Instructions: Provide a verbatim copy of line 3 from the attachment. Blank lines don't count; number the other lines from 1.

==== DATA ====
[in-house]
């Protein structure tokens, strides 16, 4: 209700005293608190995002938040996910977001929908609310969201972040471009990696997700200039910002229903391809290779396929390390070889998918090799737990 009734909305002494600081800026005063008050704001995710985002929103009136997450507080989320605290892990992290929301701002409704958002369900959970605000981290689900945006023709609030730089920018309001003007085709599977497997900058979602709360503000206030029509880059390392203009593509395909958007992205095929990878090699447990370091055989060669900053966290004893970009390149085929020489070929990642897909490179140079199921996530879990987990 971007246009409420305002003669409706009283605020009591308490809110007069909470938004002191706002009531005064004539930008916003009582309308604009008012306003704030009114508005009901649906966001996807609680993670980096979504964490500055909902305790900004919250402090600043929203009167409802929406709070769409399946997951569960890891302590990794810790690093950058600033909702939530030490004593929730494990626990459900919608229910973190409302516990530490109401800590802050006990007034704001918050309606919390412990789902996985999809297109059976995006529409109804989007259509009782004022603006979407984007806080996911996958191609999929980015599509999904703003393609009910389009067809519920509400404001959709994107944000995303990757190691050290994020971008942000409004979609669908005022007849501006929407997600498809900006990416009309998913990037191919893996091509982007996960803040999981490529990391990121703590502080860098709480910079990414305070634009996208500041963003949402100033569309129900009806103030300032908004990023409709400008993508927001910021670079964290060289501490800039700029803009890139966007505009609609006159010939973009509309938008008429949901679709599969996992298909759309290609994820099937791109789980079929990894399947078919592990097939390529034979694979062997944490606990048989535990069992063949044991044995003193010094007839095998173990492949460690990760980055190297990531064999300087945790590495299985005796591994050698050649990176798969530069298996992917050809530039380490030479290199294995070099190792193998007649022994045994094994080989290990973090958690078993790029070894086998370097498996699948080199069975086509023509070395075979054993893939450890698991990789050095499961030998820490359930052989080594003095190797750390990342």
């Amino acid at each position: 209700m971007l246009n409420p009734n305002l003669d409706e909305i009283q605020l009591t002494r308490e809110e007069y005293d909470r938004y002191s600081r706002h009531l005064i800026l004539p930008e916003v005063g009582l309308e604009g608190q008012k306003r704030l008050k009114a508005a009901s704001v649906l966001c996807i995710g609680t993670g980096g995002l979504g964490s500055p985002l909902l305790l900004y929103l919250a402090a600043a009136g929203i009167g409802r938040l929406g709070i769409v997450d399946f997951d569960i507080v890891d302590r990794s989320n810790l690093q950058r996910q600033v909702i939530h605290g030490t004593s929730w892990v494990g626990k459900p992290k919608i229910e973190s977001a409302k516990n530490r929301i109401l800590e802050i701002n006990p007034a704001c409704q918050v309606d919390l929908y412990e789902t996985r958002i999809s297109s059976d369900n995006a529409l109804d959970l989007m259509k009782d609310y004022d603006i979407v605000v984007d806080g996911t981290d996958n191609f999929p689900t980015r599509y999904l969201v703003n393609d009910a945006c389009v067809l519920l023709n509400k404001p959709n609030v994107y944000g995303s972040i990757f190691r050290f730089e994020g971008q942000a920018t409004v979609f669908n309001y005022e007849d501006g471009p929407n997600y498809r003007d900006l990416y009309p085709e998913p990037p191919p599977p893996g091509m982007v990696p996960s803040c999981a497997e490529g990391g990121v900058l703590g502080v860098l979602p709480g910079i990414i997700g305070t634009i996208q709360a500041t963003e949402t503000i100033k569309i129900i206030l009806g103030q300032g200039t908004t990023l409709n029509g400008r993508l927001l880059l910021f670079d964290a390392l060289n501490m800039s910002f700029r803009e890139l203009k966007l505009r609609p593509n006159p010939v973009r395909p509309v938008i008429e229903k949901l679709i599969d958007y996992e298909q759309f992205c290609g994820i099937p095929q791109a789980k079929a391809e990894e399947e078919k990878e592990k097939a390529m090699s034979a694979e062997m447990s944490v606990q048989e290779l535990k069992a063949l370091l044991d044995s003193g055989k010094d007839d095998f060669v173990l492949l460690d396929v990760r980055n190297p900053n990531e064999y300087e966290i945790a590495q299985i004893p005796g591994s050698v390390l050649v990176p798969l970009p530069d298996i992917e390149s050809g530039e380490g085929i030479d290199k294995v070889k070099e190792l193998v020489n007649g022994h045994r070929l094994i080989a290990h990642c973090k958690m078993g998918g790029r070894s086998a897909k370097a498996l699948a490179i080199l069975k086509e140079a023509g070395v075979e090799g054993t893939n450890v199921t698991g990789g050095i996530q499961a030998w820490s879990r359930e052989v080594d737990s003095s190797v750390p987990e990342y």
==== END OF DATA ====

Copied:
């Amino acid at each position: 209700m971007l246009n409420p009734n305002l003669d409706e909305i009283q605020l009591t002494r308490e809110e007069y005293d909470r938004y002191s600081r706002h009531l005064i800026l004539p930008e916003v005063g009582l309308e604009g608190q008012k306003r704030l008050k009114a508005a009901s704001v649906l966001c996807i995710g609680t993670g980096g995002l979504g964490s500055p985002l909902l305790l900004y929103l919250a402090a600043a009136g929203i009167g409802r938040l929406g709070i769409v997450d399946f997951d569960i507080v890891d302590r990794s989320n810790l690093q950058r996910q600033v909702i939530h605290g030490t004593s929730w892990v494990g626990k459900p992290k919608i229910e973190s977001a409302k516990n530490r929301i109401l800590e802050i701002n006990p007034a704001c409704q918050v309606d919390l929908y412990e789902t996985r958002i999809s297109s059976d369900n995006a529409l109804d959970l989007m259509k009782d609310y004022d603006i979407v605000v984007d806080g996911t981290d996958n191609f999929p689900t980015r599509y999904l969201v703003n393609d009910a945006c389009v067809l519920l023709n509400k404001p959709n609030v994107y944000g995303s972040i990757f190691r050290f730089e994020g971008q942000a920018t409004v979609f669908n309001y005022e007849d501006g471009p929407n997600y498809r003007d900006l990416y009309p085709e998913p990037p191919p599977p893996g091509m982007v990696p996960s803040c999981a497997e490529g990391g990121v900058l703590g502080v860098l979602p709480g910079i990414i997700g305070t634009i996208q709360a500041t963003e949402t503000i100033k569309i129900i206030l009806g103030q300032g200039t908004t990023l409709n029509g400008r993508l927001l880059l910021f670079d964290a390392l060289n501490m800039s910002f700029r803009e890139l203009k966007l505009r609609p593509n006159p010939v973009r395909p509309v938008i008429e229903k949901l679709i599969d958007y996992e298909q759309f992205c290609g994820i099937p095929q791109a789980k079929a391809e990894e399947e078919k990878e592990k097939a390529m090699s034979a694979e062997m447990s944490v606990q048989e290779l535990k069992a063949l370091l044991d044995s003193g055989k010094d007839d095998f060669v173990l492949l460690d396929v990760r980055n190297p900053n990531e064999y300087e966290i945790a590495q299985i004893p005796g591994s050698v390390l050649v990176p798969l970009p530069d298996i992917e390149s050809g530039e380490g085929i030479d290199k294995v070889k070099e190792l193998v020489n007649g022994h045994r070929l094994i080989a290990h990642c973090k958690m078993g998918g790029r070894s086998a897909k370097a498996l699948a490179i080199l069975k086509e140079a023509g070395v075979e090799g054993t893939n450890v199921t698991g990789g050095i996530q499961a030998w820490s879990r359930e052989v080594d737990s003095s190797v750390p987990e990342y």